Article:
For example, tenure and promotion applications from statisticians who work with industry will publish considerable work in applied journals, rather than top-tier theoretical journals. To value industry means to value the work it produces and the statisticians who wear the right clothes to do it.
In regard to education, right now we mostly offer clean clothes to our undergraduate and graduate students in statistics. Yet, it is at universities where we sculpt the field of statistics and impress upon students the scope and relevance of statistics in problemsolving. To preserve our place as the primary educators of statistics/data science, we must balance lessons from industry and “traditional” statistics curricula as depicted in Figure 1.
Provided the domain of analytical methods, statistics professors at all levels tend to teach the theoretical foundations of analytical methods. Whereas, those in industry and applied programs may rely heavily on heuristic analytical algorithms, without a thorough understanding of their utilities or how they relate to other methods. We suggest a balanced, symmetric curriculum so that students wear clean and dirty analytical clothes.
To demonstrate the balance, consider Data Analytics I taught at Virginia Tech for graduate students. Data Analytics I is taught jointly by statistics and computer science and is often accompanied by an industrial partner. The class is populated by engineers and statisticians (nearly 50/50) with varying analytical backgrounds. One of the primary objectives is to highlight the skills of both statisticians and computer scientists.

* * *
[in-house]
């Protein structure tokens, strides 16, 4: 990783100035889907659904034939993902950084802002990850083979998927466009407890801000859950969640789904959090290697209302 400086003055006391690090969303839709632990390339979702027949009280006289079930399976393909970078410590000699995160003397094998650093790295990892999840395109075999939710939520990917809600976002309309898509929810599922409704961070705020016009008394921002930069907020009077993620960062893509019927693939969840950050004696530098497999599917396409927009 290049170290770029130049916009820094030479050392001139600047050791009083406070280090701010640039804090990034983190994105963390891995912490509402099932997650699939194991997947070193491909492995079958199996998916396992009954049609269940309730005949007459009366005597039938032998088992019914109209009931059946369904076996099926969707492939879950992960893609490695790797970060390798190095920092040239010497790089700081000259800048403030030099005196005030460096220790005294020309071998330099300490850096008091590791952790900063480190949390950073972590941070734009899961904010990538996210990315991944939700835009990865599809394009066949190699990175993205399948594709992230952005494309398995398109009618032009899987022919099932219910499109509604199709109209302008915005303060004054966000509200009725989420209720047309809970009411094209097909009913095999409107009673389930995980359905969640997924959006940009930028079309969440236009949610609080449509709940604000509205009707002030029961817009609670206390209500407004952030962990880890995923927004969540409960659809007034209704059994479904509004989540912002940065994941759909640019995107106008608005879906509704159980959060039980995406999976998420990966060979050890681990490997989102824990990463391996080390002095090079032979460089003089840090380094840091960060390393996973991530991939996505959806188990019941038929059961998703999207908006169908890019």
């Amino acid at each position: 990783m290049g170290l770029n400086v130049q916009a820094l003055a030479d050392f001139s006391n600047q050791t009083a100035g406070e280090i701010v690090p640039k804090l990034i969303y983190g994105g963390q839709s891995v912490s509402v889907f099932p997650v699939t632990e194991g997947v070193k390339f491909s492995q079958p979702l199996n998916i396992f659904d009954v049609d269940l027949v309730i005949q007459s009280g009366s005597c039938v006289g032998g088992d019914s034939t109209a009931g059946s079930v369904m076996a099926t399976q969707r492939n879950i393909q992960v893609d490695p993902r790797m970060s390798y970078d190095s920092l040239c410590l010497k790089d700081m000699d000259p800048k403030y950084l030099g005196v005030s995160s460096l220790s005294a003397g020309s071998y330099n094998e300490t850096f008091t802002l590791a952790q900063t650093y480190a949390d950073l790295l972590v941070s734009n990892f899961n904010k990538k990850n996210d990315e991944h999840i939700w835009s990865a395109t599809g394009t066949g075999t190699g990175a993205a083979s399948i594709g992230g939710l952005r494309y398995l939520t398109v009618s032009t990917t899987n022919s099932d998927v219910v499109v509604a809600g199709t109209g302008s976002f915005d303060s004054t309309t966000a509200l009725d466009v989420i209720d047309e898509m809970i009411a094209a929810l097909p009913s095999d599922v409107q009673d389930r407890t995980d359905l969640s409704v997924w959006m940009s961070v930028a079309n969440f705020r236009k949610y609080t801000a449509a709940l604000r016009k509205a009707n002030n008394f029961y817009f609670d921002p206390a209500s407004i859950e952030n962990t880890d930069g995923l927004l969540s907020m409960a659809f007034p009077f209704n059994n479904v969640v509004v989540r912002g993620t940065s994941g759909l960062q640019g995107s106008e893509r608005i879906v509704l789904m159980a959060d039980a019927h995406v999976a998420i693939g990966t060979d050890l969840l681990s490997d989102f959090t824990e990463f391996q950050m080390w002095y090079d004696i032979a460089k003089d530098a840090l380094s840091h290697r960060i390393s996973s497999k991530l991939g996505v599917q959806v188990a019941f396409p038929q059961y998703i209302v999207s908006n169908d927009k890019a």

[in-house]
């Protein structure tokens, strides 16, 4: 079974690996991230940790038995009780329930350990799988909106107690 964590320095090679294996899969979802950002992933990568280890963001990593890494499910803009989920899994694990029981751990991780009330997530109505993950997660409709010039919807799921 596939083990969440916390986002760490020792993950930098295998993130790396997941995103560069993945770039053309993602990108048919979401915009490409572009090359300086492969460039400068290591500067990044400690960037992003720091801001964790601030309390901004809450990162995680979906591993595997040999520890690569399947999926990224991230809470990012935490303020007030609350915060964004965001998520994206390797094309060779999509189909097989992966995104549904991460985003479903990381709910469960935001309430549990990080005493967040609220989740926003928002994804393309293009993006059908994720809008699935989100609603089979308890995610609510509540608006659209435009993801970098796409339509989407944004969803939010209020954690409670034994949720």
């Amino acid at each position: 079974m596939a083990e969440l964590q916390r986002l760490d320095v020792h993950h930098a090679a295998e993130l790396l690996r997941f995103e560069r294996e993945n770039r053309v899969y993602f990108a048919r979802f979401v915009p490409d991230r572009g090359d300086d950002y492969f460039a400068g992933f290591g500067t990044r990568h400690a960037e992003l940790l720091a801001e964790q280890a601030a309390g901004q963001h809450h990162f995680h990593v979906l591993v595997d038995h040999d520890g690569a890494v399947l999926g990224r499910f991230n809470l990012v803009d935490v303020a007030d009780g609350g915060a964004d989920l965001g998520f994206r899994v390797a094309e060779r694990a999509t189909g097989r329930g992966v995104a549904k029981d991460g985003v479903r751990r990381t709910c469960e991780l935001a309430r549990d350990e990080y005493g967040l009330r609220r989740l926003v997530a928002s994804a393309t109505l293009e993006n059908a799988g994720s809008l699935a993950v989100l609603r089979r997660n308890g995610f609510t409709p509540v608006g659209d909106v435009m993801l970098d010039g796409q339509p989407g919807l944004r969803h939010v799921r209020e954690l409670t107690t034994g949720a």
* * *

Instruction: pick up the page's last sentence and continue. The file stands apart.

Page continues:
For example, the course starts by surveying a simple, but messy, classification problem. A few teaser techniques are motivated and compared (specifically linear regression and K-nearest-neighbors). Subsequently, a statistical guiding light is shone on the problem in the form of a question: What is the optimal solution? Because questions in optimality are steeped in assumptions, clean statistical solutions are presented. Then, the classification problem is complicated by additional noise, outliers, and/or heterogeneity in the data so the set of assumptions becomes inapplicable and dirty solutions become desirable. In turn, students experience changing analytical clothes and choose the method that is best suited for their analyses. The students learn that the clean and dirty solutions are complementary. Given a comparison of the different sides of the clean/dirty solution spectrum, students are taught to identify the solutions that best meet the demands and goals of the problem at hand.
To conclude, we make one final point about education. Changing how we teach statistics has the added advantage of changing how we are perceived as statisticians. For many students, we have one opportunity—one introductory statistics course—to impress upon them the importance, breadth, and utility of statistics. Yesterday’s students are today’s doctors, lawyers, policymakers, entrepreneurs, and researchers in industry. By changing how we educate—demonstrating the versatility of statistics and providing opportunities to change analytical clothes—we will change the perception of statistics and the role statistics has in future data science endeavors. Let’s get dirty!